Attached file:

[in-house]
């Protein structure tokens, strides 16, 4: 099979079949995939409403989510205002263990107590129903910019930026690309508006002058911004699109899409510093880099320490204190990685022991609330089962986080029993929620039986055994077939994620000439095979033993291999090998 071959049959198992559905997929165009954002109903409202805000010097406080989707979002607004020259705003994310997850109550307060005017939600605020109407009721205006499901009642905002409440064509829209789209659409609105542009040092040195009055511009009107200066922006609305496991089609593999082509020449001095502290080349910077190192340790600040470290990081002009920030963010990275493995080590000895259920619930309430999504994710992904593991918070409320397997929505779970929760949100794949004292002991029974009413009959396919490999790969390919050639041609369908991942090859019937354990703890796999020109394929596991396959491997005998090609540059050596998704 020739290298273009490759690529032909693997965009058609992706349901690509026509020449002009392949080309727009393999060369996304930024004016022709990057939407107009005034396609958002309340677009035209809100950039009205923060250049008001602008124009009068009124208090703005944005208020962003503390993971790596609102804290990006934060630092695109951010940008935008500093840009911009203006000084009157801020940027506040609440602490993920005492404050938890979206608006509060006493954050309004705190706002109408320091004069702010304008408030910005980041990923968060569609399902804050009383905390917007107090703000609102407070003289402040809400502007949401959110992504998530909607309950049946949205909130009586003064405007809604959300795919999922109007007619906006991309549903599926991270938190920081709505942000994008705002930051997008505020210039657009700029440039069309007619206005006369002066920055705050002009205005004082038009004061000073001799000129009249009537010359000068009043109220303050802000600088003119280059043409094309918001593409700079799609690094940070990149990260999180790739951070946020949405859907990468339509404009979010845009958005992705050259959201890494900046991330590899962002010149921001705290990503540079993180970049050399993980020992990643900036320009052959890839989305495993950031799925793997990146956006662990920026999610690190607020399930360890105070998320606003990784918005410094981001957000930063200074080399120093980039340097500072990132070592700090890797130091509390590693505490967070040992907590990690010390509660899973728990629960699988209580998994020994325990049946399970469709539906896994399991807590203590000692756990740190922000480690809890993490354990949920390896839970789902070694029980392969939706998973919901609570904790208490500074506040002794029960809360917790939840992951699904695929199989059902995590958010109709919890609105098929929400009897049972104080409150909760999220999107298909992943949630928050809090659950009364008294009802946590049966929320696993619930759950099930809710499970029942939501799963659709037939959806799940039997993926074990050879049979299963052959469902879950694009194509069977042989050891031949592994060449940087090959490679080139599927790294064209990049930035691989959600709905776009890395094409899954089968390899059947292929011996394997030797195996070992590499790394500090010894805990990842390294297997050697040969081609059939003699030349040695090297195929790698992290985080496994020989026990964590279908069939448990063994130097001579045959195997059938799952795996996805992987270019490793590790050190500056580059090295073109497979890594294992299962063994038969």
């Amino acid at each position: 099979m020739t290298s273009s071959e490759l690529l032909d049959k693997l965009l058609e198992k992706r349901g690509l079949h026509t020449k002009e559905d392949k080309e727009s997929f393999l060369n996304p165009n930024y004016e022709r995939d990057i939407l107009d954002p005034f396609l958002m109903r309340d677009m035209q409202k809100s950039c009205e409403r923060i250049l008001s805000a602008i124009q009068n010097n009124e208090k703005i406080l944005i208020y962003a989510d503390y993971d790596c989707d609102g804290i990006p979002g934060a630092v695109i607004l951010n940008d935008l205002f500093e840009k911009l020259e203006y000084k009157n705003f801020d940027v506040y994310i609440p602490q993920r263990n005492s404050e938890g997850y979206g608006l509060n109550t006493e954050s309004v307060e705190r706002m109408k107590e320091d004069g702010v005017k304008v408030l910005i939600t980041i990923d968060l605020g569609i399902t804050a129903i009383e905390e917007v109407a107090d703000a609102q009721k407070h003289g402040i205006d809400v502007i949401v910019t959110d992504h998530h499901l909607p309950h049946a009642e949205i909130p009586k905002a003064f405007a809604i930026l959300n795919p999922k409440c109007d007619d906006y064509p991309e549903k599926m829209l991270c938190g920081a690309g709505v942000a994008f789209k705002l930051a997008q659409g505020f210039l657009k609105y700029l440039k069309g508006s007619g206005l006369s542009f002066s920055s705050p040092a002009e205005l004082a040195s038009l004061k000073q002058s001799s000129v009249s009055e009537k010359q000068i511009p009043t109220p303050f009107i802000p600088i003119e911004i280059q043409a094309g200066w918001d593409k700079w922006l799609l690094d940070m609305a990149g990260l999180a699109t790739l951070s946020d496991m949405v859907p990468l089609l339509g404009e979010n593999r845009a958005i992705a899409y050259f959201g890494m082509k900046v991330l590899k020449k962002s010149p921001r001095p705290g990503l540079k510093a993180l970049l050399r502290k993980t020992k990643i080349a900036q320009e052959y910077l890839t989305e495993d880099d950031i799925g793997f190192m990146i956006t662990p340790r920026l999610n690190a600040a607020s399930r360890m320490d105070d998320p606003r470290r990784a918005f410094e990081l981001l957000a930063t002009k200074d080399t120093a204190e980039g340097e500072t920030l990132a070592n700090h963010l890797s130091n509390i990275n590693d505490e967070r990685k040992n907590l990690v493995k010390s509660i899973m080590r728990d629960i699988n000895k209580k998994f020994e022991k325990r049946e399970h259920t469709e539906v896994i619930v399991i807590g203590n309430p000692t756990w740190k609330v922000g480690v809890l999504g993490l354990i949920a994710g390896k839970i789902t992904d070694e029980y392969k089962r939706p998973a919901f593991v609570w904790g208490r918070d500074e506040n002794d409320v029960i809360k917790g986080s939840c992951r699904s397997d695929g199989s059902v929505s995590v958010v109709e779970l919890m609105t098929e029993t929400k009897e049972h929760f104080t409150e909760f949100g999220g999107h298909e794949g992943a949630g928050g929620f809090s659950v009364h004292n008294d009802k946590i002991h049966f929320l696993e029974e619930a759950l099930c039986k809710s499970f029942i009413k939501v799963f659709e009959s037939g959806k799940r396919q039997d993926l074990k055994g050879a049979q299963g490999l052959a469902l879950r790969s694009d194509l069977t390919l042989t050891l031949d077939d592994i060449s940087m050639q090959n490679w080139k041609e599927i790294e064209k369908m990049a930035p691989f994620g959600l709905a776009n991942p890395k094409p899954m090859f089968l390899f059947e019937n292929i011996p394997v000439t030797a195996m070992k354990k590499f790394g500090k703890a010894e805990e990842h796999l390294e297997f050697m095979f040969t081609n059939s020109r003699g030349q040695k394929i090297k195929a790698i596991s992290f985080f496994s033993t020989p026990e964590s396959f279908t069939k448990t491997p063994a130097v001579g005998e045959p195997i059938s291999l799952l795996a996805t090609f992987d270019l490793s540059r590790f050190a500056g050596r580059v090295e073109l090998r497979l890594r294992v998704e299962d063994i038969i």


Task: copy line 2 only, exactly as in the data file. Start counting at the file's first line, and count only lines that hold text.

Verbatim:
């Protein structure tokens, strides 16, 4: 099979079949995939409403989510205002263990107590129903910019930026690309508006002058911004699109899409510093880099320490204190990685022991609330089962986080029993929620039986055994077939994620000439095979033993291999090998 071959049959198992559905997929165009954002109903409202805000010097406080989707979002607004020259705003994310997850109550307060005017939600605020109407009721205006499901009642905002409440064509829209789209659409609105542009040092040195009055511009009107200066922006609305496991089609593999082509020449001095502290080349910077190192340790600040470290990081002009920030963010990275493995080590000895259920619930309430999504994710992904593991918070409320397997929505779970929760949100794949004292002991029974009413009959396919490999790969390919050639041609369908991942090859019937354990703890796999020109394929596991396959491997005998090609540059050596998704 020739290298273009490759690529032909693997965009058609992706349901690509026509020449002009392949080309727009393999060369996304930024004016022709990057939407107009005034396609958002309340677009035209809100950039009205923060250049008001602008124009009068009124208090703005944005208020962003503390993971790596609102804290990006934060630092695109951010940008935008500093840009911009203006000084009157801020940027506040609440602490993920005492404050938890979206608006509060006493954050309004705190706002109408320091004069702010304008408030910005980041990923968060569609399902804050009383905390917007107090703000609102407070003289402040809400502007949401959110992504998530909607309950049946949205909130009586003064405007809604959300795919999922109007007619906006991309549903599926991270938190920081709505942000994008705002930051997008505020210039657009700029440039069309007619206005006369002066920055705050002009205005004082038009004061000073001799000129009249009537010359000068009043109220303050802000600088003119280059043409094309918001593409700079799609690094940070990149990260999180790739951070946020949405859907990468339509404009979010845009958005992705050259959201890494900046991330590899962002010149921001705290990503540079993180970049050399993980020992990643900036320009052959890839989305495993950031799925793997990146956006662990920026999610690190607020399930360890105070998320606003990784918005410094981001957000930063200074080399120093980039340097500072990132070592700090890797130091509390590693505490967070040992907590990690010390509660899973728990629960699988209580998994020994325990049946399970469709539906896994399991807590203590000692756990740190922000480690809890993490354990949920390896839970789902070694029980392969939706998973919901609570904790208490500074506040002794029960809360917790939840992951699904695929199989059902995590958010109709919890609105098929929400009897049972104080409150909760999220999107298909992943949630928050809090659950009364008294009802946590049966929320696993619930759950099930809710499970029942939501799963659709037939959806799940039997993926074990050879049979299963052959469902879950694009194509069977042989050891031949592994060449940087090959490679080139599927790294064209990049930035691989959600709905776009890395094409899954089968390899059947292929011996394997030797195996070992590499790394500090010894805990990842390294297997050697040969081609059939003699030349040695090297195929790698992290985080496994020989026990964590279908069939448990063994130097001579045959195997059938799952795996996805992987270019490793590790050190500056580059090295073109497979890594294992299962063994038969």